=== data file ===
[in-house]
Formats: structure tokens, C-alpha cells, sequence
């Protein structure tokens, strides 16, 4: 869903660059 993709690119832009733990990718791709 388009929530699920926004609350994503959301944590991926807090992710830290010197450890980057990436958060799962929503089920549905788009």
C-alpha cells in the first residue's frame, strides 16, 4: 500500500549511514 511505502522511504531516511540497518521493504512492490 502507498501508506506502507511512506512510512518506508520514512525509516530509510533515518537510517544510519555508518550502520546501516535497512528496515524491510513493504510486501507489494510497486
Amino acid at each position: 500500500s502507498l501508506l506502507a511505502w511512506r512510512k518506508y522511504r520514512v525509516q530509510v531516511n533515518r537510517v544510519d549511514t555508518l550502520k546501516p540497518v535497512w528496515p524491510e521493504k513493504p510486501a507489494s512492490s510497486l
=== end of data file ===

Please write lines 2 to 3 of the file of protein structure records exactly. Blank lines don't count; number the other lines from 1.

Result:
Formats: structure tokens, C-alpha cells, sequence
């Protein structure tokens, strides 16, 4: 869903660059 993709690119832009733990990718791709 388009929530699920926004609350994503959301944590991926807090992710830290010197450890980057990436958060799962929503089920549905788009």